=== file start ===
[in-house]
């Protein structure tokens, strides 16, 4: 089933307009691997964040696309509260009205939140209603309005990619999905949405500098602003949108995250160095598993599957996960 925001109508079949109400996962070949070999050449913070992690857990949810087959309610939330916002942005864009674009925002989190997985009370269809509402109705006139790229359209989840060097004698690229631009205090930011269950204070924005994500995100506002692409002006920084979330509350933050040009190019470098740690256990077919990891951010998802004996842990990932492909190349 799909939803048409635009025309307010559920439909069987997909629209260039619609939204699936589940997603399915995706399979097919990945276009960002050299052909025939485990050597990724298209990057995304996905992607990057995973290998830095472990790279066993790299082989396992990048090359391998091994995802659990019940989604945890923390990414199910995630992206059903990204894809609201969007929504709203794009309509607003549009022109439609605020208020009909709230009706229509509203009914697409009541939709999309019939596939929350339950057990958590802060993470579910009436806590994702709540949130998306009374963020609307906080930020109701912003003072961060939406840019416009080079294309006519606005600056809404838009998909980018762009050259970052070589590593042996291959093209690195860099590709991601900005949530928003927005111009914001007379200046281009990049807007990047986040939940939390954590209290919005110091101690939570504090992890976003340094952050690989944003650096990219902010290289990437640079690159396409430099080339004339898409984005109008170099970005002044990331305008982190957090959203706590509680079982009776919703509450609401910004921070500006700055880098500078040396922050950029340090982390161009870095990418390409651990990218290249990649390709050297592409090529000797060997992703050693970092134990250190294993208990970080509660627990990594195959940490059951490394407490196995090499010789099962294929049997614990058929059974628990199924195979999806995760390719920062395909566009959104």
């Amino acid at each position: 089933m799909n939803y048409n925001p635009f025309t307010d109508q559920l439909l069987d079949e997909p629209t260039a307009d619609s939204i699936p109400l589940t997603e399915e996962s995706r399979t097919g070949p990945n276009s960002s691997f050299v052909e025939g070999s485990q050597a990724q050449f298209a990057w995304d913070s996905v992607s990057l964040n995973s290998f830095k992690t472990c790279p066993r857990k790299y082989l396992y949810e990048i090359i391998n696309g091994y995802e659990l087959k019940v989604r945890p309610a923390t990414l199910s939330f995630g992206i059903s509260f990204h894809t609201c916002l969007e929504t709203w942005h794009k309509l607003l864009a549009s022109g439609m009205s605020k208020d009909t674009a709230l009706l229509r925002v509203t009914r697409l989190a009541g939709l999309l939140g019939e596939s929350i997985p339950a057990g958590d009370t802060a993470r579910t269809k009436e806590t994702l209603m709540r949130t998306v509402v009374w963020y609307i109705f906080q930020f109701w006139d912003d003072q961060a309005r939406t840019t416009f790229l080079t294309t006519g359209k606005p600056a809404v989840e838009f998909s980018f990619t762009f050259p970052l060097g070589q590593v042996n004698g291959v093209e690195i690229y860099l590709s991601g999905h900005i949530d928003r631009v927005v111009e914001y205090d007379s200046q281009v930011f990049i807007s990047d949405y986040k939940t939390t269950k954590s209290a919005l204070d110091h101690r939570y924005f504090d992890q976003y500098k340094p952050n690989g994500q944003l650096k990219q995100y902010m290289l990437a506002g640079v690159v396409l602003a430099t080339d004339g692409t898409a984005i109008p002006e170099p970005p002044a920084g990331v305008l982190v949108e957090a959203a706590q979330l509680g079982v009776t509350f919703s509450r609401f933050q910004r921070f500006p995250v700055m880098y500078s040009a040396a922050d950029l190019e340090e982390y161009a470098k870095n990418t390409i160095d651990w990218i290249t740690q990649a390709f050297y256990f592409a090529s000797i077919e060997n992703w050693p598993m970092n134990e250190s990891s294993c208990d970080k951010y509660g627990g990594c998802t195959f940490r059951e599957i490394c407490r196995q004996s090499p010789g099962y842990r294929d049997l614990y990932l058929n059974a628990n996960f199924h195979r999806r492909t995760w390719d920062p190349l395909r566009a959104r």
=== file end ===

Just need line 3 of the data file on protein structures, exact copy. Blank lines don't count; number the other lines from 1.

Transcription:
């Amino acid at each position: 089933m799909n939803y048409n925001p635009f025309t307010d109508q559920l439909l069987d079949e997909p629209t260039a307009d619609s939204i699936p109400l589940t997603e399915e996962s995706r399979t097919g070949p990945n276009s960002s691997f050299v052909e025939g070999s485990q050597a990724q050449f298209a990057w995304d913070s996905v992607s990057l964040n995973s290998f830095k992690t472990c790279p066993r857990k790299y082989l396992y949810e990048i090359i391998n696309g091994y995802e659990l087959k019940v989604r945890p309610a923390t990414l199910s939330f995630g992206i059903s509260f990204h894809t609201c916002l969007e929504t709203w942005h794009k309509l607003l864009a549009s022109g439609m009205s605020k208020d009909t674009a709230l009706l229509r925002v509203t009914r697409l989190a009541g939709l999309l939140g019939e596939s929350i997985p339950a057990g958590d009370t802060a993470r579910t269809k009436e806590t994702l209603m709540r949130t998306v509402v009374w963020y609307i109705f906080q930020f109701w006139d912003d003072q961060a309005r939406t840019t416009f790229l080079t294309t006519g359209k606005p600056a809404v989840e838009f998909s980018f990619t762009f050259p970052l060097g070589q590593v042996n004698g291959v093209e690195i690229y860099l590709s991601g999905h900005i949530d928003r631009v927005v111009e914001y205090d007379s200046q281009v930011f990049i807007s990047d949405y986040k939940t939390t269950k954590s209290a919005l204070d110091h101690r939570y924005f504090d992890q976003y500098k340094p952050n690989g994500q944003l650096k990219q995100y902010m290289l990437a506002g640079v690159v396409l602003a430099t080339d004339g692409t898409a984005i109008p002006e170099p970005p002044a920084g990331v305008l982190v949108e957090a959203a706590q979330l509680g079982v009776t509350f919703s509450r609401f933050q910004r921070f500006p995250v700055m880098y500078s040009a040396a922050d950029l190019e340090e982390y161009a470098k870095n990418t390409i160095d651990w990218i290249t740690q990649a390709f050297y256990f592409a090529s000797i077919e060997n992703w050693p598993m970092n134990e250190s990891s294993c208990d970080k951010y509660g627990g990594c998802t195959f940490r059951e599957i490394c407490r196995q004996s090499p010789g099962y842990r294929d049997l614990y990932l058929n059974a628990n996960f199924h195979r999806r492909t995760w390719d920062p190349l395909r566009a959104r």